A Jersey-born YouTuber and Warhammer fanatic with over 177k YouTube subscribers has challenged Henry Cavill to a face-off in the table-top board game.
Guy Perchard, under the moniker ‘Midwinter Minis,’ runs one of the biggest Warhammer channels on YouTube, having turned what was once a hobby into his living.
For the uninitiated, Warhammer is a fantasy science-fiction franchise which began as a table-top board game, where players collect and paint models of various characters. But over nearly 40 years has expanded into a universe of novels, artwork and creativity. It is, as Guy puts it, “very addictive.”
When he was 9 years old, having seen his neighbour’s space marine model, Guy’s curiosity became piqued. Before long, he had his grandparents buying him a Warhammer 40,000 set and began building his collection. Though he is now based in Colchester, memories of going to the Little Shop on Conway Street to get the latest paints still resonate strongly with Guy.
WATCH: Guy challenges Henry Cavill to a charity game of Warhammer.
At 14, he drifted away from Warhammer to concentrate on school and other growing interests like music. But then at 29, he found himself being drawn back into its world of space marines and otherworldly creatures, after his partner’s little brother took the same interest he did when he was the same age.
“I thought, now that I’m getting back into Warhammer as a hobby, I’ll make videos basically for my own entertainment,” Guy said of his channel’s origins. “I just said, this is me doing my hobby and I gave it a name - I just came up with Midwinter Minis because I thought it sounded cool. A year and a half later, and it’s turned into one of the biggest Warhammer themed YouTube channels!”
Pictured: "Some daemon models I painted up in a fun vibrant style."
With now over 177k subscribers, the rise of Midwinter Minis has certainly been meteoric. In March of this year, he realised that with the ad revenue he was getting from YouTube and the donations on his Patreon site, which now has 1000 members, he could make the channel his full-time job as well as a hobby.
On the reason for his channel’s success, Guy said he thought it was the fact that he made it simple and easy enough for anyone to get involved: “A lot of channels focus on painting to the best of your ability and really labouring over it. I just think for beginners and for people who maybe are experienced, but just don’t have the time to sink hours and hours into a single model, that’s why it became so appealing and that’s why the channel started to do quite well.”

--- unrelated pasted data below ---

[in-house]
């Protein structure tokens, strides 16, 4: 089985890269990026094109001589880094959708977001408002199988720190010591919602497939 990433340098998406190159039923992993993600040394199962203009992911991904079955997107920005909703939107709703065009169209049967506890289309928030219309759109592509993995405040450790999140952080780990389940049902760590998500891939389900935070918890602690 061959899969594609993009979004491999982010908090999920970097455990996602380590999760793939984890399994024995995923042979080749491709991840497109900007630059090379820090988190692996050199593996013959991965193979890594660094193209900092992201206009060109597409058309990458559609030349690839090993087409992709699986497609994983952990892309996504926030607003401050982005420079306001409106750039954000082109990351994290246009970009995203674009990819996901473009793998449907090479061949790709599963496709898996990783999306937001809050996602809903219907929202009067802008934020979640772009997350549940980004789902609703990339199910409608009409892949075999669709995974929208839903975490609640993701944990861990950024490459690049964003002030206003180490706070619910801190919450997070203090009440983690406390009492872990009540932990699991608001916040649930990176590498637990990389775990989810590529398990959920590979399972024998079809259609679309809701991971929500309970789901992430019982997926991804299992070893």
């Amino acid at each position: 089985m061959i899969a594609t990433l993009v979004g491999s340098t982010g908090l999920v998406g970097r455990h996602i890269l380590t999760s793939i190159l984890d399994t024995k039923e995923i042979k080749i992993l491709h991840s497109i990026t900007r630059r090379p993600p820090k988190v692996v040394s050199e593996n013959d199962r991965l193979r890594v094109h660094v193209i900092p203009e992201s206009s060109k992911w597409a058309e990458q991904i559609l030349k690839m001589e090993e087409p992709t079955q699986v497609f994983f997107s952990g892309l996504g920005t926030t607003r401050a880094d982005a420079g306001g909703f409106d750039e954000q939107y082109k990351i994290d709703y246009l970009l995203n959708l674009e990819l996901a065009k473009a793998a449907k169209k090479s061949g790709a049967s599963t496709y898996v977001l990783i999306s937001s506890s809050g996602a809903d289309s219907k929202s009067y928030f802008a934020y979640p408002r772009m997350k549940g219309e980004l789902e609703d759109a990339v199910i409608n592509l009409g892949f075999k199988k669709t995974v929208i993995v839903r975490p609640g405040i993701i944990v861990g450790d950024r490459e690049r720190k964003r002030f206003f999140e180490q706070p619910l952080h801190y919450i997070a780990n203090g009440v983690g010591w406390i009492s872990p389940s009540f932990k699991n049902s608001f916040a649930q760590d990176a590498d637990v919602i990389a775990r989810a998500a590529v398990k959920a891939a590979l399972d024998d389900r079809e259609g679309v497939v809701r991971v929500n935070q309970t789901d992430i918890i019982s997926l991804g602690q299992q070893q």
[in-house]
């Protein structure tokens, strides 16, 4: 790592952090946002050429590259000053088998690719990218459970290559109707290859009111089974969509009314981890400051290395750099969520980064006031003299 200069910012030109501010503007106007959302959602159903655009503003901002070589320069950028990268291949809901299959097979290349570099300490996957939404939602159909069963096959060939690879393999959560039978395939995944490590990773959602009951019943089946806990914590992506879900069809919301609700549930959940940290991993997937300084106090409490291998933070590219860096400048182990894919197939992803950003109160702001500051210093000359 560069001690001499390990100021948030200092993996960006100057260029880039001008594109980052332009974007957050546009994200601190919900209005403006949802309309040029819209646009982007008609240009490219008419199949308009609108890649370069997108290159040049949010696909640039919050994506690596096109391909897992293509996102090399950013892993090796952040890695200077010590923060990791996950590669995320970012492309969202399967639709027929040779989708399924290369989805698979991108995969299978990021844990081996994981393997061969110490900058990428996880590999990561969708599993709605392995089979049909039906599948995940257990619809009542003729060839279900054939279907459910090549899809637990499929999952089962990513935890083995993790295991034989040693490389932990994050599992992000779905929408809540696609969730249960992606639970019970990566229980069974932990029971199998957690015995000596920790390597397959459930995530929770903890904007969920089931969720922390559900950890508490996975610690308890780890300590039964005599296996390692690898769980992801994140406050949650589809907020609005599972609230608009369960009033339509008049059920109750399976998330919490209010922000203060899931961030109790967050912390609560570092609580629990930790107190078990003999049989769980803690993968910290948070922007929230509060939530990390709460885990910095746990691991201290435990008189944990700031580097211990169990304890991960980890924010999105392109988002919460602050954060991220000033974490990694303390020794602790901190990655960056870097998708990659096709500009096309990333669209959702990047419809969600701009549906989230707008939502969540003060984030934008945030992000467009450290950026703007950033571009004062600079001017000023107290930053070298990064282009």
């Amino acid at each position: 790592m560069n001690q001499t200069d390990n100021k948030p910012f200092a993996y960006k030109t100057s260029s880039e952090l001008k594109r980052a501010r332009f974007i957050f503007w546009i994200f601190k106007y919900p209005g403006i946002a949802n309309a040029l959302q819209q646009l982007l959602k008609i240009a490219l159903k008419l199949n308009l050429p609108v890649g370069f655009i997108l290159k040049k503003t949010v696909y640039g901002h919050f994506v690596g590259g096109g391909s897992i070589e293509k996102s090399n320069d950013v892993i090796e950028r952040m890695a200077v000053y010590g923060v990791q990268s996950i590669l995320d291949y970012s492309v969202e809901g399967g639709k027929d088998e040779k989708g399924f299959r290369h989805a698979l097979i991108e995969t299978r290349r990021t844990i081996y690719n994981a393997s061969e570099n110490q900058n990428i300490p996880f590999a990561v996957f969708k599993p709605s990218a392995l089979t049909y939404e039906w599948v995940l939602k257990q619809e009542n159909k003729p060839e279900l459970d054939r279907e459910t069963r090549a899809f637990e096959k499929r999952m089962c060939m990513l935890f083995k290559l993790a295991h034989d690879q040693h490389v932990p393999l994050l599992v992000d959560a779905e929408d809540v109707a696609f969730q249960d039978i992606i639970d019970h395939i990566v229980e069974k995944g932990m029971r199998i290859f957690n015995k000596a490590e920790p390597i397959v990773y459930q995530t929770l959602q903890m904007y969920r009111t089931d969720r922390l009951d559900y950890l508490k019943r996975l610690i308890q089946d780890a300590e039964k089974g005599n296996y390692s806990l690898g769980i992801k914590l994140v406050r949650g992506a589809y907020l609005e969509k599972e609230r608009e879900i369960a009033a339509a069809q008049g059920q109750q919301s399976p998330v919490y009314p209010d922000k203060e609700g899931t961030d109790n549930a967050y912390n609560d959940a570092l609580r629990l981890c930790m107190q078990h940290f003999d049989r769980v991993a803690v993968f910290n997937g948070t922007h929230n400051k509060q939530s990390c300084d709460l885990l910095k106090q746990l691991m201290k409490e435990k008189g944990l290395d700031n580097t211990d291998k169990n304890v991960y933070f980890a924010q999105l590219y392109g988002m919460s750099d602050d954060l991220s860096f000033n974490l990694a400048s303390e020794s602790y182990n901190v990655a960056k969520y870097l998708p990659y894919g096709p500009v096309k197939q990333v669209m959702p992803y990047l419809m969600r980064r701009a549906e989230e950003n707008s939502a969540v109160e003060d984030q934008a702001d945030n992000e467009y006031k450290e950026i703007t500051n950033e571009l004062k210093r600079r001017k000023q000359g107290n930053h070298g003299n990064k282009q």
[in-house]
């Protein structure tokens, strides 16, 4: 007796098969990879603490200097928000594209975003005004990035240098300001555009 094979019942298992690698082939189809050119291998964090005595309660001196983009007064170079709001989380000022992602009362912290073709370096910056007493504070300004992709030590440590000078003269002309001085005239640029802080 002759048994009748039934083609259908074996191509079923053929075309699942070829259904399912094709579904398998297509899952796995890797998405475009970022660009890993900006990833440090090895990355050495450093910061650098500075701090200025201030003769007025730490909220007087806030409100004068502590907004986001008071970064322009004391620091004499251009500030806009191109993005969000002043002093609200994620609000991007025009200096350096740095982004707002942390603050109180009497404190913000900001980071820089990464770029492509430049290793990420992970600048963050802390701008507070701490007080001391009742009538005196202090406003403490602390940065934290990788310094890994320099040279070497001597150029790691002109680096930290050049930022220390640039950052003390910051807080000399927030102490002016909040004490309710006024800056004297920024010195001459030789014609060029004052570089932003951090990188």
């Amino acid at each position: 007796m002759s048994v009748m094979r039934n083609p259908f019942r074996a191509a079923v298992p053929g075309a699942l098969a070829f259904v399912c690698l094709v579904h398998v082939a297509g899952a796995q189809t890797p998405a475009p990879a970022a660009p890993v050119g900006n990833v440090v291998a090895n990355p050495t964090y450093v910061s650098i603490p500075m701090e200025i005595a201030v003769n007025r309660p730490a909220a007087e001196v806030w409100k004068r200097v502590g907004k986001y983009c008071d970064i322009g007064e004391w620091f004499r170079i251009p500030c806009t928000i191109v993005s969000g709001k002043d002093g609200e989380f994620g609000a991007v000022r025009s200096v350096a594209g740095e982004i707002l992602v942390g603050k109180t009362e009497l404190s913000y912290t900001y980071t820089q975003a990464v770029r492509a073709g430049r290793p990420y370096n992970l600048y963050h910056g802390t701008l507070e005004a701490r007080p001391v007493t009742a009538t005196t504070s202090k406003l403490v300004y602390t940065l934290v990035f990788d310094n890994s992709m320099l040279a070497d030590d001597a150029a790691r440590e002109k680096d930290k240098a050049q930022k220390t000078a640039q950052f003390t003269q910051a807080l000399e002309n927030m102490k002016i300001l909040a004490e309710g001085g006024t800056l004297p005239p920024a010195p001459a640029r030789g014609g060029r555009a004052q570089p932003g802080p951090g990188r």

That broad appeal stretches even to non-Warhammer fans too, something which Guy explained his partner, Penny, has helped with: “She’s become a fan favourite on the videos… she doesn’t particularly like Warhammer, so her irreverence and disdain for what’s happening is a bit of comic relief for people to relate to!
“I think lot of people who watch my videos don’t even paint or collect, they just enjoy the videos for the sake of the entertainment.” Indeed, the videos range beyond painting tutorials to quizzes and challenges; one task saw Guy stay up for 25 hours painting an army of around 85 models.
WATCH: Guy faces painting an entire army over 25 hours.
His next challenge could be his biggest yet though, as he has called upon fellow Jerseyman and known Warhammer-obsessive Henry Cavill to face him in a game.
“At the start of the UK lockdown, Henry Cavill posted a picture of himself on Instagram painting a Custodes model - which is a Warhammer model - and obviously the community was very excited about that,” Guy explained. “I thought it would be fun for two Jersey boys to have a game of Warhammer to raise money for a charity of his choice.”
Though he has not received a response from Cavill yet, considering how quickly the channel has grown for Guy in such a short space of time, a battle with the Man of Steel himself doesn’t seem that far-fetched a prospect...
Comments on this story express the views of the commentator only, not Bailiwick Publishing. We are unable to guarantee the accuracy of any of those comments.
Once your comment has been submitted, it won’t appear immediately. There is no need to submit it more than once. Comments are published at the discretion of Bailiwick Publishing, and will include your username.
There are no comments for this article.